The carbohydrate debate

Carbohydrate is now the current villain amongst the food groups.  The carbohydrate debate has, quite unbelievably, been raging for longer than Brexit.

Following on from the low fat revolution of the 1980’s and 90’s most people increased their carbohydrate intake.  I tried many low fat diets of that era and watched people close to me doing the same.  The increase in carbohydrate intake was generally in favour of sugar or sweetener laden, low fat foods and refined carbohydrates.  Imagine my glee, before I started educating myself on nutrition, that I was ‘allowed’ to eat those big pink or white fluffy pillows that are Princess marshmallows because they are fat free……..if only I knew then what I know now!! 

The problem with the carbohydrate debate is that all carbohydrates are not created equal.  In extremely simplified terms there are two different types of carbohydrate, simple carbohydrates and complex or starchy carbohydrates. 

Simple carbohydrates are digested and absorbed into the bloodstream quite quickly.  All types of refined sugar, sweets and cakes, crisps and other highly processed food fall into this category.  They contain few, if any, vitamins and minerals and are devoid of fibre.  These simple carbohydrates can lead to spikes in blood sugar levels and long term intake of these foods can cause insulin resistance and type 2 diabetes.

Complex carbohydrates are absorbed much slower because they contain fibre, they are also a rich source of vitamins and minerals. Wholegrains, oats, pulses and vegetables are all quality examples of complex carbohydrates.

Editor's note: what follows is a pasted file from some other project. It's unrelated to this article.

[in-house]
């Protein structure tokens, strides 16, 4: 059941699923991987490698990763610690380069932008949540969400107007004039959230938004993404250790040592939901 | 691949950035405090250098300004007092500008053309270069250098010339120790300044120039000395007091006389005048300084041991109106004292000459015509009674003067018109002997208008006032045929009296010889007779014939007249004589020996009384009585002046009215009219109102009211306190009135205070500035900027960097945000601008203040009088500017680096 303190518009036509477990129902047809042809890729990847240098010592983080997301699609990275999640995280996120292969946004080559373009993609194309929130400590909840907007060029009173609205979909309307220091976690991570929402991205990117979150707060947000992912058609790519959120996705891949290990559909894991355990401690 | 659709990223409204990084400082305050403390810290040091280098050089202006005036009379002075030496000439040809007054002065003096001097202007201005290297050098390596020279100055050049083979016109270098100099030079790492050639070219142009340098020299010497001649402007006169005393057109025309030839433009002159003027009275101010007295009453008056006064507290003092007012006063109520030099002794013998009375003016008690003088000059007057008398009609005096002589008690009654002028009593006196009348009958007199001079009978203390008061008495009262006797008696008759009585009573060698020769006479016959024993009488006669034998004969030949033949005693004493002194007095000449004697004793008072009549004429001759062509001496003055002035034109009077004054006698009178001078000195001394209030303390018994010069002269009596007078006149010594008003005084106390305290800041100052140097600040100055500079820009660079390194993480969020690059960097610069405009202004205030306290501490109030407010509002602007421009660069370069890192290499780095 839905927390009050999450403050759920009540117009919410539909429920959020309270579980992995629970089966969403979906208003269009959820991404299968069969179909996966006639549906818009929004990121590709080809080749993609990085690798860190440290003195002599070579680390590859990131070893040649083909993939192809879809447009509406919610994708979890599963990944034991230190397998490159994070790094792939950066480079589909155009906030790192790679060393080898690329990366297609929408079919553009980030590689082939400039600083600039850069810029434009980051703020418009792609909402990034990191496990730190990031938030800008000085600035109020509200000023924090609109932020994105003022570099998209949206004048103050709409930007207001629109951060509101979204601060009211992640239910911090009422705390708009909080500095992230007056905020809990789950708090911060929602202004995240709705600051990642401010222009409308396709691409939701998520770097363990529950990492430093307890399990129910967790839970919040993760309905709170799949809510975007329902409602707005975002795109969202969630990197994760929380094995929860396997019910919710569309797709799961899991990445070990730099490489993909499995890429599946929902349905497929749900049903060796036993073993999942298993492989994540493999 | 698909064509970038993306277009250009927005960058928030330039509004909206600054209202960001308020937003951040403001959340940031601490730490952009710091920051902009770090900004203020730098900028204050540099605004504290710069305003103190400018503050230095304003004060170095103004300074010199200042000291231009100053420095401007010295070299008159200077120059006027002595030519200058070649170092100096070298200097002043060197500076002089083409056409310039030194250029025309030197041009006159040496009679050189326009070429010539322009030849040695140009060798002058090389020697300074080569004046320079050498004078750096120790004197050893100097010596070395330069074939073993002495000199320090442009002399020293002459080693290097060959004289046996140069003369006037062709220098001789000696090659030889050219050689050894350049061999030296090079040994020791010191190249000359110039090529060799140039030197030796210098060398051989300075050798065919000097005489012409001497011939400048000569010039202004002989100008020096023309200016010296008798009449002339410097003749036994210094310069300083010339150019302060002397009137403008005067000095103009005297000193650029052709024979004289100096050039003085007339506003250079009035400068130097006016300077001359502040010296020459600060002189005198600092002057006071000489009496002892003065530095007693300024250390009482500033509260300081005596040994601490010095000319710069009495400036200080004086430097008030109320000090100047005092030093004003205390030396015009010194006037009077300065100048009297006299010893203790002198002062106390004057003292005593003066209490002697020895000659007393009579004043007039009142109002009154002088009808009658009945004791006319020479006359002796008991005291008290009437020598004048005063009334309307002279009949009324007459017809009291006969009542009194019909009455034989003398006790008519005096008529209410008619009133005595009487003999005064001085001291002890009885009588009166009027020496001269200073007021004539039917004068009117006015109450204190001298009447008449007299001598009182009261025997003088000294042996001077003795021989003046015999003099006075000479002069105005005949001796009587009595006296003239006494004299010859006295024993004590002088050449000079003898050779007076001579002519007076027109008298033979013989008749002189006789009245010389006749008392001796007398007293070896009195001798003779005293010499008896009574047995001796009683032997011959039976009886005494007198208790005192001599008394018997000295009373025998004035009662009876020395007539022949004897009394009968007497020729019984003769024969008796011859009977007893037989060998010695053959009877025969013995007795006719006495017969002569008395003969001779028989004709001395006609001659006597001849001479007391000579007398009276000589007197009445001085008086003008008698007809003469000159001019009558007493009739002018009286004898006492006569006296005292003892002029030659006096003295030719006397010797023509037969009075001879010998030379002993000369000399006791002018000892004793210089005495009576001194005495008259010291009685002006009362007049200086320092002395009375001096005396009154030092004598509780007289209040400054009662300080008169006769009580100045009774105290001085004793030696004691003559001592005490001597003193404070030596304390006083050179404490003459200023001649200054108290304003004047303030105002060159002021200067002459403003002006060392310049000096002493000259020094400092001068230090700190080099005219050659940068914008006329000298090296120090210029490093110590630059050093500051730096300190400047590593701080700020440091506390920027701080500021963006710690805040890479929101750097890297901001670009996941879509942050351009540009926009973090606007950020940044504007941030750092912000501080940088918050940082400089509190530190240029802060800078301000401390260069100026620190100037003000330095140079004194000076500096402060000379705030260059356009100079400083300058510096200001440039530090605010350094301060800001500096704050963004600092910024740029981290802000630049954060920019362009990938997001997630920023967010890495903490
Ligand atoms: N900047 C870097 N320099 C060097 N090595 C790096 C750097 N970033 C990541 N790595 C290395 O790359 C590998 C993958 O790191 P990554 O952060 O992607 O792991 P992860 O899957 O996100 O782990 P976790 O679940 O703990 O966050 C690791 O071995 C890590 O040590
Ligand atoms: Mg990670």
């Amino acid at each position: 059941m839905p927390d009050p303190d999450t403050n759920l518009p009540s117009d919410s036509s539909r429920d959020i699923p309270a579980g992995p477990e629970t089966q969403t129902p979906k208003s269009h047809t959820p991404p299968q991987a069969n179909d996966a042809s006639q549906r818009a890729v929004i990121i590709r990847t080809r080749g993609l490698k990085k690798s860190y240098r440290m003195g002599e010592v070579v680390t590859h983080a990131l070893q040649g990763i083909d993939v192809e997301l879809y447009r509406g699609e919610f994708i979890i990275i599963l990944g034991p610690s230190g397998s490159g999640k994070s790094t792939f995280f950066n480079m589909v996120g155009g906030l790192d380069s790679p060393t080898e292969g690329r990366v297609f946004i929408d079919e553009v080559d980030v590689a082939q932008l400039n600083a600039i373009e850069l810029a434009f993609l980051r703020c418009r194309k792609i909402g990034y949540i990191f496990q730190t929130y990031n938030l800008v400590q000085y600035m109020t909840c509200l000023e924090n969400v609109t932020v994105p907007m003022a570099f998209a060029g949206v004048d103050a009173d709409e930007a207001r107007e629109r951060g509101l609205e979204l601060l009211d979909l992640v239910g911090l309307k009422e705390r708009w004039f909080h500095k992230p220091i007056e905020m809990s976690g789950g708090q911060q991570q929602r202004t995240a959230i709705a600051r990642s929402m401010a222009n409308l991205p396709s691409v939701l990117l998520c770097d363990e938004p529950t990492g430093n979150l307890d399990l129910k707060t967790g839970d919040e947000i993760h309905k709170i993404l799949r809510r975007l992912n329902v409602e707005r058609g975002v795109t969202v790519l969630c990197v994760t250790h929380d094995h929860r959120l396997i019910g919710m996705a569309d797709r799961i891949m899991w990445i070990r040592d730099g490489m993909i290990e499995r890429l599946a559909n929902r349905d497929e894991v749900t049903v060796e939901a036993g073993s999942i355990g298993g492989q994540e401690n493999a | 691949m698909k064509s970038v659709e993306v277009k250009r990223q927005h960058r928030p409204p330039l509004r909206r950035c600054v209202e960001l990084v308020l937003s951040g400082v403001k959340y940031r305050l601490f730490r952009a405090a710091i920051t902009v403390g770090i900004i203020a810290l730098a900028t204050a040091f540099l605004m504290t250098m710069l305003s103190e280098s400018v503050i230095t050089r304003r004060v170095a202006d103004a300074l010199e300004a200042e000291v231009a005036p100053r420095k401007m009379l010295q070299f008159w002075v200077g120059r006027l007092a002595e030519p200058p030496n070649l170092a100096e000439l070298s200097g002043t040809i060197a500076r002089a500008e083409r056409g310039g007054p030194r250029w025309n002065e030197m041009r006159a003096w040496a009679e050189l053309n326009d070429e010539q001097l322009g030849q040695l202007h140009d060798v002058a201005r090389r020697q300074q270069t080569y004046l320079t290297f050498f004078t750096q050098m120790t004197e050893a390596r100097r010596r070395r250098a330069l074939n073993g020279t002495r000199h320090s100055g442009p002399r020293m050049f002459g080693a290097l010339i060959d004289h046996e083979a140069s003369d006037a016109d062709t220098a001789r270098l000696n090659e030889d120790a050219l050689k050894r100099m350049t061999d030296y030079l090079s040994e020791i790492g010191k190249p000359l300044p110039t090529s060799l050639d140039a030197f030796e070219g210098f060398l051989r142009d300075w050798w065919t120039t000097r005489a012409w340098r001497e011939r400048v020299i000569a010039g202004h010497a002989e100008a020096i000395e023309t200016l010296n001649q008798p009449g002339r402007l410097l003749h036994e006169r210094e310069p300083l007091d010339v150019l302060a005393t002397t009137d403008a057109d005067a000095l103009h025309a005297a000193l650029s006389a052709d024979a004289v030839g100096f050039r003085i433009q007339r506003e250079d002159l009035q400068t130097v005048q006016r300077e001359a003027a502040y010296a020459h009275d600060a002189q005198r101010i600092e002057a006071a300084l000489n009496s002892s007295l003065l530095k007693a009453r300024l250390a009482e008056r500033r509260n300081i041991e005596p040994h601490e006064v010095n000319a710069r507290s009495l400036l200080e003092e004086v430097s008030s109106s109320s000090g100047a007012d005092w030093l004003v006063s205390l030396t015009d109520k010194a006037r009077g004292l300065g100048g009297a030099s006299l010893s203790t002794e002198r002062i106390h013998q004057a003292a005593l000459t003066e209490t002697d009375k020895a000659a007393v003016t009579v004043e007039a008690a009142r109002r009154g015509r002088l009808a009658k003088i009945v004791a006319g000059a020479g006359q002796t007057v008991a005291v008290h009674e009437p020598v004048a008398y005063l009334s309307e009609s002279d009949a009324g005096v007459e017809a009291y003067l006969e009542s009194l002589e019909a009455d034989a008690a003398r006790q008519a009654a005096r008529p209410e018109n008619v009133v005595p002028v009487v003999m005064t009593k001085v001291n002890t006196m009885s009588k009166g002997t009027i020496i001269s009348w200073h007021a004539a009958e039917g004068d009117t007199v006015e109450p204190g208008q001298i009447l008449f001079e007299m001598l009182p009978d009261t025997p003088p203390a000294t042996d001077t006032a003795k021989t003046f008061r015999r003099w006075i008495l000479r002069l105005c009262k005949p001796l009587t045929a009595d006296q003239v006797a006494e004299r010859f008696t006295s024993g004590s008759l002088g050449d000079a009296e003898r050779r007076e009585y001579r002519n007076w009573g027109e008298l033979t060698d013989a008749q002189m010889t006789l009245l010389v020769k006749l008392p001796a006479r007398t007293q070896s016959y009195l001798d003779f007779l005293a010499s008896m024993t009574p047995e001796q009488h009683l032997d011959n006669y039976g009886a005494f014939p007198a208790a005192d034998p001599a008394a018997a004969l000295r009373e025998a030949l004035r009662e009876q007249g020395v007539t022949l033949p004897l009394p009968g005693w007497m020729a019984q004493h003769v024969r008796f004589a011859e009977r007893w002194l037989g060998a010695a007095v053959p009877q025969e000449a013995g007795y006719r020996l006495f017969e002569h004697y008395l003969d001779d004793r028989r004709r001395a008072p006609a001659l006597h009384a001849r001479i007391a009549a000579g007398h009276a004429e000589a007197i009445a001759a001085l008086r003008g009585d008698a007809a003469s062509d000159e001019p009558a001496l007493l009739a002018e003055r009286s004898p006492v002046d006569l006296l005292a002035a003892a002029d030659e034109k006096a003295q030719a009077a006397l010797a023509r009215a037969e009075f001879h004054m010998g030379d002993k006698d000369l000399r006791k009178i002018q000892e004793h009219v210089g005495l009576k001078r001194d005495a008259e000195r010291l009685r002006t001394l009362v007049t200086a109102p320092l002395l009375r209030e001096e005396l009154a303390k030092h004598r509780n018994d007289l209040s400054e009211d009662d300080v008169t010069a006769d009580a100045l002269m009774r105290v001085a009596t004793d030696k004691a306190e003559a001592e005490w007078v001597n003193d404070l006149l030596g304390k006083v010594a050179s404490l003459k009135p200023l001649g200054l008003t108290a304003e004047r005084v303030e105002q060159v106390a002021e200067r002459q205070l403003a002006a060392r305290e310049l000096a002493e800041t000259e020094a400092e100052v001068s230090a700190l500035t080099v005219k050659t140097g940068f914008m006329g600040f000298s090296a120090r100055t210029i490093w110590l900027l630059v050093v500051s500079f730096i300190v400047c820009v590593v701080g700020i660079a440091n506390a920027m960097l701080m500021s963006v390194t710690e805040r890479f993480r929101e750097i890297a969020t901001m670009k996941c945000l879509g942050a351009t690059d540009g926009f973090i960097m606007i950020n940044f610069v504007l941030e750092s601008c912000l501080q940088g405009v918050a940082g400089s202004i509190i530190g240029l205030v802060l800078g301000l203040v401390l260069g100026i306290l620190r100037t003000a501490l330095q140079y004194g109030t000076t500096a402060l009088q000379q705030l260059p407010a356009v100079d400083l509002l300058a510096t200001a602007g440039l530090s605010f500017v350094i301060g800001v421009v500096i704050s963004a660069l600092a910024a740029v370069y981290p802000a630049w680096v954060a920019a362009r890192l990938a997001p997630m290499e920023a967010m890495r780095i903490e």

Recent research commissioned by the World Health Organisation showed strong evidence that eating a diet relatively high in fibre can help protect against diseases such as diabetes, heart disease and some cancers.

Whilst this research is backed by strong evidence it is always important to bear in mind that if you weren’t part of the study group you may want to dig a little deeper.  The bottom line is we are all individuals and one size does not fit all, this applies to any way of eating or diet. 

As I have already said all carbohydrates are not created equal and you need to choose them wisely. Sugary processed foods and refined carbohydrates should be limited as they offer little in terms of nutrition.  Instead increase fibre-rich foods such as vegetables, whole grains and pulses……………….just make sure it’s a gradual increase, you don’t want to be responsible for the only wind on a still Spring day.

Your health is your wealth.

Leigh x